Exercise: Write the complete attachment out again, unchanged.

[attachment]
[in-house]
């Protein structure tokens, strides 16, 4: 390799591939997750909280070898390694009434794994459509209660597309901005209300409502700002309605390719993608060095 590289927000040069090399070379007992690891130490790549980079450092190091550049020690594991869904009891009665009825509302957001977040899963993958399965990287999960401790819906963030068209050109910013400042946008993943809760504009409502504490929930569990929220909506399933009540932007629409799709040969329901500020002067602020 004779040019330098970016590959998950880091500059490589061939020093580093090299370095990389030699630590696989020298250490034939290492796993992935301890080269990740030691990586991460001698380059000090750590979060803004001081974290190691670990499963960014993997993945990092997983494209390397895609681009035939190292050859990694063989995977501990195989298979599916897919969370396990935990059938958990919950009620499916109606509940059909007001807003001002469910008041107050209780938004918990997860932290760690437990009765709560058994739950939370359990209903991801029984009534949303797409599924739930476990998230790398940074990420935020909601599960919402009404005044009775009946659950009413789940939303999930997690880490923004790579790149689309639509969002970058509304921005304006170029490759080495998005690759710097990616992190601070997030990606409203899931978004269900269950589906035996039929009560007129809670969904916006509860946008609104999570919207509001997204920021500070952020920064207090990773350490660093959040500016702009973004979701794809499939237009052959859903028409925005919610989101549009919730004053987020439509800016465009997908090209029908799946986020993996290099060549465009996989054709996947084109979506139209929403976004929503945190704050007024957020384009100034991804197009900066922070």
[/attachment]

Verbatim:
[in-house]
């Protein structure tokens, strides 16, 4: 390799591939997750909280070898390694009434794994459509209660597309901005209300409502700002309605390719993608060095 590289927000040069090399070379007992690891130490790549980079450092190091550049020690594991869904009891009665009825509302957001977040899963993958399965990287999960401790819906963030068209050109910013400042946008993943809760504009409502504490929930569990929220909506399933009540932007629409799709040969329901500020002067602020 004779040019330098970016590959998950880091500059490589061939020093580093090299370095990389030699630590696989020298250490034939290492796993992935301890080269990740030691990586991460001698380059000090750590979060803004001081974290190691670990499963960014993997993945990092997983494209390397895609681009035939190292050859990694063989995977501990195989298979599916897919969370396990935990059938958990919950009620499916109606509940059909007001807003001002469910008041107050209780938004918990997860932290760690437990009765709560058994739950939370359990209903991801029984009534949303797409599924739930476990998230790398940074990420935020909601599960919402009404005044009775009946659950009413789940939303999930997690880490923004790579790149689309639509969002970058509304921005304006170029490759080495998005690759710097990616992190601070997030990606409203899931978004269900269950589906035996039929009560007129809670969904916006509860946008609104999570919207509001997204920021500070952020920064207090990773350490660093959040500016702009973004979701794809499939237009052959859903028409925005919610989101549009919730004053987020439509800016465009997908090209029908799946986020993996290099060549465009996989054709996947084109979506139209929403976004929503945190704050007024957020384009100034991804197009900066922070």